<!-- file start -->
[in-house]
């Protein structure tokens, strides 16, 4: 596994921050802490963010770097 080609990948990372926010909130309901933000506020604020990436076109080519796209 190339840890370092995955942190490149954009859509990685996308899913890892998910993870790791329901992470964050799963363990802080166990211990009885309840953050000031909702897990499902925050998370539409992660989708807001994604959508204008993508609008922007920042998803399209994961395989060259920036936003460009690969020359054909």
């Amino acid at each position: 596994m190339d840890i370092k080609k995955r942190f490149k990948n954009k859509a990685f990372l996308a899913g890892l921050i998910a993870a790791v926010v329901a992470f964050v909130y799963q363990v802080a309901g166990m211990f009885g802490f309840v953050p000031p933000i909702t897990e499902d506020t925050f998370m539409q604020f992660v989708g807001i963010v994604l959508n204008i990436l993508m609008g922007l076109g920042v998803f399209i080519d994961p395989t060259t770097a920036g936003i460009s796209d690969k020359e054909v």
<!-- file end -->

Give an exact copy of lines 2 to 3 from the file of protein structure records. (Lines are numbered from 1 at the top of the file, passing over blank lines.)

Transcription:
């Protein structure tokens, strides 16, 4: 596994921050802490963010770097 080609990948990372926010909130309901933000506020604020990436076109080519796209 190339840890370092995955942190490149954009859509990685996308899913890892998910993870790791329901992470964050799963363990802080166990211990009885309840953050000031909702897990499902925050998370539409992660989708807001994604959508204008993508609008922007920042998803399209994961395989060259920036936003460009690969020359054909």
């Amino acid at each position: 596994m190339d840890i370092k080609k995955r942190f490149k990948n954009k859509a990685f990372l996308a899913g890892l921050i998910a993870a790791v926010v329901a992470f964050v909130y799963q363990v802080a309901g166990m211990f009885g802490f309840v953050p000031p933000i909702t897990e499902d506020t925050f998370m539409q604020f992660v989708g807001i963010v994604l959508n204008i990436l993508m609008g922007l076109g920042v998803f399209i080519d994961p395989t060259t770097a920036g936003i460009s796209d690969k020359e054909v």